Mario Batali, his former partner Joe Bastianich and the company they used to run together will pay $600,000 to at least 20 women and men who were sexually harassed while working at Batali and Bastianich’s Manhattan restaurants, The New York Times reports.
The settlement was announced Friday, July 23rd, by New York State attorney general Letitia James. It followed an investigation that was launched in 2017 after #MeToo allegations surfaced against Batali. Along digging into the claims against Batali, the investigation focused on the broader culture of harassment that flourished at Batali and Bastianich’s restaurants, with the settlement stating that the harassment was so bad it violated state and city human rights laws.
“Batali and Bastianich permitted an intolerable work environment and allowed shameful behavior that is inappropriate in any setting,” James said in a statement. “Celebrity and fame does not absolve someone from following the law.”
The investigation echoed many claims shared by former employees online and in the press. Male employees, from line cooks to managers, would grope or kiss women against their will, or make sexually suggestive remarks to them. Additionally, women were frequently passed over for promotions, and complaints to managers were not taken seriously.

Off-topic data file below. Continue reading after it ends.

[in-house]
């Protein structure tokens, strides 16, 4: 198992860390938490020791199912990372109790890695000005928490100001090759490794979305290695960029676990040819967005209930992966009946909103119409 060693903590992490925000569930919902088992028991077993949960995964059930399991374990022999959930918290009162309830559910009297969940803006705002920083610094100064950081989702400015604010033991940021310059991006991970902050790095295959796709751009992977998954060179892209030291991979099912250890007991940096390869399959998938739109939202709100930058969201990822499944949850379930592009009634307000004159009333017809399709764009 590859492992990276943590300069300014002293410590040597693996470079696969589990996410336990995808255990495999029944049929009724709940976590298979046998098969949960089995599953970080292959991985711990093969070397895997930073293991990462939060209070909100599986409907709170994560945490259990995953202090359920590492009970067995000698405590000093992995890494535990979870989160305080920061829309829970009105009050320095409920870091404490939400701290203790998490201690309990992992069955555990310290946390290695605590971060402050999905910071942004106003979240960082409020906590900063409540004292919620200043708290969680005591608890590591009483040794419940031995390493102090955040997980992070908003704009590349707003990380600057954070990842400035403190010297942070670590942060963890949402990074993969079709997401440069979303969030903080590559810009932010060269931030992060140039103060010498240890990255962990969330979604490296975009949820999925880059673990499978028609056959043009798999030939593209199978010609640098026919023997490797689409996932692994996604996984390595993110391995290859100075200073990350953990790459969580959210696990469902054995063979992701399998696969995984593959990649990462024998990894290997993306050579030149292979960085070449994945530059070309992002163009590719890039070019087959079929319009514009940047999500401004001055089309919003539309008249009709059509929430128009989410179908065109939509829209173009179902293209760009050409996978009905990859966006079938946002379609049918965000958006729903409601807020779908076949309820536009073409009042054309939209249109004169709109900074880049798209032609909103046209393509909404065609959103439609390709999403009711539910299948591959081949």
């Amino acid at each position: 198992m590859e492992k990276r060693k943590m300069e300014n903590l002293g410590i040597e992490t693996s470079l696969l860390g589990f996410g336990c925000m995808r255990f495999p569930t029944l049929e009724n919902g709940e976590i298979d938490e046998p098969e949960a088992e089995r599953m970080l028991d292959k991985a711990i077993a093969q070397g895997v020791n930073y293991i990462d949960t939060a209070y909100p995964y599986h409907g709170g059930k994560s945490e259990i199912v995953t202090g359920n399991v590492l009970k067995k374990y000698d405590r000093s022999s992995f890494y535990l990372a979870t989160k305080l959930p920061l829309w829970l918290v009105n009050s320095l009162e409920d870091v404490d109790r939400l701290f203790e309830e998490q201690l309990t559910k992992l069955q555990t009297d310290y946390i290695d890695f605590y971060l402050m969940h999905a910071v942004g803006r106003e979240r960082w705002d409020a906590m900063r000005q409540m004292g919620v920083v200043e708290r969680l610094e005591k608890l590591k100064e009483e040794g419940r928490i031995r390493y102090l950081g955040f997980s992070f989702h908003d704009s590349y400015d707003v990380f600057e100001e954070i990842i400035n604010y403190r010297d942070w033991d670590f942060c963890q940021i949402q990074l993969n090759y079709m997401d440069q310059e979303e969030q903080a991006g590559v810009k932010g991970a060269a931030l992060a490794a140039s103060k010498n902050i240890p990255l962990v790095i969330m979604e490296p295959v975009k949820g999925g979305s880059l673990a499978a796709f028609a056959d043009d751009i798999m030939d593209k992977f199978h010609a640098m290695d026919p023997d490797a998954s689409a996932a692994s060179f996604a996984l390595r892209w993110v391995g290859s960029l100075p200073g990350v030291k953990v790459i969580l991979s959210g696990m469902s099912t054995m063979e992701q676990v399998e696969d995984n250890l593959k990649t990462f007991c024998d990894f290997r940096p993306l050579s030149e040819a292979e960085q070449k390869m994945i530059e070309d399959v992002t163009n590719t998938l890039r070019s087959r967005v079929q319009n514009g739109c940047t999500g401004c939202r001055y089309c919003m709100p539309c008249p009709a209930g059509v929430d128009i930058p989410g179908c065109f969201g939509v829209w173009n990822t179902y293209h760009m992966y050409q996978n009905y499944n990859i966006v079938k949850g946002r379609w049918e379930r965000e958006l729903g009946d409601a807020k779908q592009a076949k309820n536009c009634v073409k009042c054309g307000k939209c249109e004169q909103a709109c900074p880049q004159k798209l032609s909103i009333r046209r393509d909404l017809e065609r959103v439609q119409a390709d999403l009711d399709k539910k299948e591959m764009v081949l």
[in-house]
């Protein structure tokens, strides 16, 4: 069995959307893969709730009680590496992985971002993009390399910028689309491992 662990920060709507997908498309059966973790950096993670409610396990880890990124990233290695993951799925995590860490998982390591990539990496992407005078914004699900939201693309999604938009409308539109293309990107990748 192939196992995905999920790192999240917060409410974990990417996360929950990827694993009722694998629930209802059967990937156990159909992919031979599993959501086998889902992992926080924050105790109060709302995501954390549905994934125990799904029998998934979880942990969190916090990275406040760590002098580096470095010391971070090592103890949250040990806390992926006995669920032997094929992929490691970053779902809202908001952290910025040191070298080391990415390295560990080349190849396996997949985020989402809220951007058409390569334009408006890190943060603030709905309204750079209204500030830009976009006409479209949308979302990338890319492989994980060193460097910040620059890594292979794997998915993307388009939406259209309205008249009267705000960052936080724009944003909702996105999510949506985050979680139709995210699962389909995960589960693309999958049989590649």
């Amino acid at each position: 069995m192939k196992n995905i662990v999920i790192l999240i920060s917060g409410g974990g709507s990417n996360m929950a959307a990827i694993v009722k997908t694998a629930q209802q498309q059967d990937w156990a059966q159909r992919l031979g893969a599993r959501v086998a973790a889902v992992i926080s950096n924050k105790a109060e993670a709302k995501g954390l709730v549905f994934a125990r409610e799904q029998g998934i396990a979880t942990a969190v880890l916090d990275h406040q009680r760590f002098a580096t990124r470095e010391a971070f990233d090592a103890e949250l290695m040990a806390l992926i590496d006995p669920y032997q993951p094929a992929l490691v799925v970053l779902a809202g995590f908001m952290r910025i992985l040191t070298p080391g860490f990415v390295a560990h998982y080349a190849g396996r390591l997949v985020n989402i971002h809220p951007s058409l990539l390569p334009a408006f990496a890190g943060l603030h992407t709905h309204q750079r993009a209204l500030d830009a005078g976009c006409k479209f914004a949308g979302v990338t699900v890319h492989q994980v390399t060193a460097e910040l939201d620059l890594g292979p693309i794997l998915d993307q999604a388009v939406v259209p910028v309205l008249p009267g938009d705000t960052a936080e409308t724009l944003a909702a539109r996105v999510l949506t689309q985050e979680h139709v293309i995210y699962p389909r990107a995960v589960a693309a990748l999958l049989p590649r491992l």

The claims against Batali detailed in the investigation include an incident where he allegedly sexually harassed a woman who was serving him, grabbing her hand and pulling it towards his genitals. He also allegedly showed a pornographic video to a male waiter at one of his restaurants, who did not want to see it.
A lawyer for Batali did not immediately return Rolling Stone’s request for comment.
While the report included no specific allegations against Bastianich, it did stress the role he played in allowing such toxic behavior to continue unchecked. Bastianich and his sister bough Batali out of their company in 2019, renaming Batali & Bastianich Hospitality Group, Pasta Resources.
“The past few years have truly been a transformative period,” Bastianich told The Times. “Including the pandemic, there have been a lot of lessons learned over the past three and a half years, and it has given us an opportunity to redefine our business and the culture we want to foster within our restaurants, emerging as the company we want to be.”
Batali is also facing at least two civil suits, as well as a potential criminal trial. In 2019, he pleaded not guilty to charges of indecent assault and battery in Boston after woman accused him of groping her at a meet-and-greet while she took a selfie. While a trial date has not been, the next court hearing is scheduled for September 15th.